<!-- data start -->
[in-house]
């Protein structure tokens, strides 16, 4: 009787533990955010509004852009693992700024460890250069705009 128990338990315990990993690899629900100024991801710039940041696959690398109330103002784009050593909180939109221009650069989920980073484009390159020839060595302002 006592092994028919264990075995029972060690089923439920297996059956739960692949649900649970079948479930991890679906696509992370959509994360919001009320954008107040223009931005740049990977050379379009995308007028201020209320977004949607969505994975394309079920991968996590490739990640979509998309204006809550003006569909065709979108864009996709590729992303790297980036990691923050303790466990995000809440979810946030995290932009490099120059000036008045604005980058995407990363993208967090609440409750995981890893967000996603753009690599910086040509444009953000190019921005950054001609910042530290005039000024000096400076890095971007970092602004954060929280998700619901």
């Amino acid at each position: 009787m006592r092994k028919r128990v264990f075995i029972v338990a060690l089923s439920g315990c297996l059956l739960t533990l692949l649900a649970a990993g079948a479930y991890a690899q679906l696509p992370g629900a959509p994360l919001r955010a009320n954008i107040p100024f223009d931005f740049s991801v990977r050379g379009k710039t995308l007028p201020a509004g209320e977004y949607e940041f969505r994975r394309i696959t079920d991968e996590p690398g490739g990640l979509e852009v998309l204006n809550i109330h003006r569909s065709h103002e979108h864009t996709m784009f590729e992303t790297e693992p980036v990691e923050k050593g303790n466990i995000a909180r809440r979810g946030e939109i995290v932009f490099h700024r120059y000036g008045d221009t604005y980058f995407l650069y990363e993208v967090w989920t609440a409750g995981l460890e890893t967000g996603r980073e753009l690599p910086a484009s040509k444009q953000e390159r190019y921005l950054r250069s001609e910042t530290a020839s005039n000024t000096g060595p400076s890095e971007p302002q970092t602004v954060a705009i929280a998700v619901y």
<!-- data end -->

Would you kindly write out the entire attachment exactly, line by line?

[in-house]
């Protein structure tokens, strides 16, 4: 009787533990955010509004852009693992700024460890250069705009 128990338990315990990993690899629900100024991801710039940041696959690398109330103002784009050593909180939109221009650069989920980073484009390159020839060595302002 006592092994028919264990075995029972060690089923439920297996059956739960692949649900649970079948479930991890679906696509992370959509994360919001009320954008107040223009931005740049990977050379379009995308007028201020209320977004949607969505994975394309079920991968996590490739990640979509998309204006809550003006569909065709979108864009996709590729992303790297980036990691923050303790466990995000809440979810946030995290932009490099120059000036008045604005980058995407990363993208967090609440409750995981890893967000996603753009690599910086040509444009953000190019921005950054001609910042530290005039000024000096400076890095971007970092602004954060929280998700619901």
């Amino acid at each position: 009787m006592r092994k028919r128990v264990f075995i029972v338990a060690l089923s439920g315990c297996l059956l739960t533990l692949l649900a649970a990993g079948a479930y991890a690899q679906l696509p992370g629900a959509p994360l919001r955010a009320n954008i107040p100024f223009d931005f740049s991801v990977r050379g379009k710039t995308l007028p201020a509004g209320e977004y949607e940041f969505r994975r394309i696959t079920d991968e996590p690398g490739g990640l979509e852009v998309l204006n809550i109330h003006r569909s065709h103002e979108h864009t996709m784009f590729e992303t790297e693992p980036v990691e923050k050593g303790n466990i995000a909180r809440r979810g946030e939109i995290v932009f490099h700024r120059y000036g008045d221009t604005y980058f995407l650069y990363e993208v967090w989920t609440a409750g995981l460890e890893t967000g996603r980073e753009l690599p910086a484009s040509k444009q953000e390159r190019y921005l950054r250069s001609e910042t530290a020839s005039n000024t000096g060595p400076s890095e971007p302002q970092t602004v954060a705009i929280a998700v619901y």